While her automated parts are doing something or other with some warm moist things by the stove, Kate looks out her big (but poorly sealed around the edges) living room window and sighs. She is more or less back in her astral self right now, except this time—a whole six hours after the first time she did it—she’s already an old hand at it. Now she looks down from the window to the mostly-empty parking lot and the other Maiden Lane apartment buildings across the paved space, and she once again sees the whole world made of trillions of brilliant blue points of light. This time it’s not a big deal, and the little blue points aren’t acting like cartoon characters anymore. That was simply a mental crutch that was useful when she was young and fooling, like at six o’clock this morning. Kate’s astral self smiles. She really was born today!
And, by the way, what is the deal with the Tiny Blue Points? Kate turns her newly acute intelligence on the problem and the solution presents itself immediately. Of course reality is pixelated. Sooner or later, everything is pixelated. And the pixels of reality are not physical, they are semantic. If you protest that reality boils down to nothing but physics, that’s exactly like saying that the Mona Lisa boils down to nothing but paint. It’s only a few ounces of paint! Why is it worth ten billion dollars? Well, you know, if you boil it down—then it isn’t worth ten billion dollarsanymore, now is it! It isn’t worth anything at all.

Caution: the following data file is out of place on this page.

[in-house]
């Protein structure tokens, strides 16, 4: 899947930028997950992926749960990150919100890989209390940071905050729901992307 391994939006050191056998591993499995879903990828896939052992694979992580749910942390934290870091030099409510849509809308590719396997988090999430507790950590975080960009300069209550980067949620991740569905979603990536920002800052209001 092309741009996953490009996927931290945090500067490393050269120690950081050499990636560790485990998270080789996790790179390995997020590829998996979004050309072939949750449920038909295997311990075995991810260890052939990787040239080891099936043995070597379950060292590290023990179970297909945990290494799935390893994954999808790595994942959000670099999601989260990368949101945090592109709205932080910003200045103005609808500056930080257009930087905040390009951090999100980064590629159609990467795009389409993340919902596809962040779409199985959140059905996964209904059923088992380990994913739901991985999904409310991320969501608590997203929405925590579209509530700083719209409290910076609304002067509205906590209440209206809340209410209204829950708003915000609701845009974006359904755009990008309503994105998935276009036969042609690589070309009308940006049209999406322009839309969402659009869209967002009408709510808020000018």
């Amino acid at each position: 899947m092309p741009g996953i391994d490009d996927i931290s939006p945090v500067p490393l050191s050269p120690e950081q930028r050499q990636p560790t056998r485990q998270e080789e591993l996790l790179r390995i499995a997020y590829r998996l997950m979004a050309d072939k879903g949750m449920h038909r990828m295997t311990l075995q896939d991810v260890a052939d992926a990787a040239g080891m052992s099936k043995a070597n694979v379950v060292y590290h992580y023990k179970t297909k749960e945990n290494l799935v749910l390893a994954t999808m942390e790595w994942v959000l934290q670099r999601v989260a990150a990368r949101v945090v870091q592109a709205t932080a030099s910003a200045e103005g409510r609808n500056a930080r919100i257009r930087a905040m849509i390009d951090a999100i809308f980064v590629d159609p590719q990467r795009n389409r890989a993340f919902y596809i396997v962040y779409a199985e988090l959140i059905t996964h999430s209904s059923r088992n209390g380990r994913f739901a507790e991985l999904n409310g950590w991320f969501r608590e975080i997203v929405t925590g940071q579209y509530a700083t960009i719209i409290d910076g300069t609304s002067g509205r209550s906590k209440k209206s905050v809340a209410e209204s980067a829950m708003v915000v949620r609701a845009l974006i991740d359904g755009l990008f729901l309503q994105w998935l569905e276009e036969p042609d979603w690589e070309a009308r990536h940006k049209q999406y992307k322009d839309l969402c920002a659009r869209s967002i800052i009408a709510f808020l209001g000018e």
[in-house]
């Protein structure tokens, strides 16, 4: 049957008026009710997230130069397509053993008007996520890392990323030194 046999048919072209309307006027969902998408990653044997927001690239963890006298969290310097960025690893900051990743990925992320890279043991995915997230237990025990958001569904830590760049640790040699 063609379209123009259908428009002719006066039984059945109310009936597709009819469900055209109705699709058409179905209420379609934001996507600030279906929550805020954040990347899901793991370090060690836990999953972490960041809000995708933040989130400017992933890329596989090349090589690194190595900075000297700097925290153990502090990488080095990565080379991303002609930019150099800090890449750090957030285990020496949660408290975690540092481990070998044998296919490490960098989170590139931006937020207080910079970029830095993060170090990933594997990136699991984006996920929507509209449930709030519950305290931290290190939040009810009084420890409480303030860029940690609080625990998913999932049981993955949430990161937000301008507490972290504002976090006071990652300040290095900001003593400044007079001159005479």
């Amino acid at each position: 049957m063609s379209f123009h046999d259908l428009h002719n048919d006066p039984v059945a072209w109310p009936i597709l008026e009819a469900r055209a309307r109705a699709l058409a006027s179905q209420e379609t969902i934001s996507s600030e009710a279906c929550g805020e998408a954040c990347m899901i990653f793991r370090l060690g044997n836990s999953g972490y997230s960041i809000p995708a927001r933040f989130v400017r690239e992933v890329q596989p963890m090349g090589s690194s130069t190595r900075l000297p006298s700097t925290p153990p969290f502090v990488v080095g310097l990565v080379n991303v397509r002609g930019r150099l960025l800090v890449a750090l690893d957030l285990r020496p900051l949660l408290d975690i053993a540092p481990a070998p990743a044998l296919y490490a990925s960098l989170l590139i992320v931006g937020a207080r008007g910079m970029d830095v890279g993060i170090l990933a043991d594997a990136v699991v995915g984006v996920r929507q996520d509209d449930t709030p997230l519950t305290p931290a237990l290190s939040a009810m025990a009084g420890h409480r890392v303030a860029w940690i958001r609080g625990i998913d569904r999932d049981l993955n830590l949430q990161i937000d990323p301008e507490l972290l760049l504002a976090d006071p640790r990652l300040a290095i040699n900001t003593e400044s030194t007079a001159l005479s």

As for the recent anthropomorphic behavior of the Little Blue Pixels of Meaningful Reality, that was just a crutch that she used to make it easier to notice the ‘macroscopic’ meanings that become available to her at this level of perception. The meanings that are large enough to be relevant to a human mind. She doesn’t have to experience this level of perception in that bizarre way anymore to get at the meanings that are available here.
OK, smart girl, so when are you going to stop dawdling and think about the particular meaning that is currently the elephant in the frikking living room? Or rather, the serpent.
The serpent in the living room is the fact that the Little Blue Pixels—although even their literal existence is most likely a mental crutch—bring her perceptions that are nevertheless accurate.
What it means is that the mind parasites really are very probably real. Really, really, real.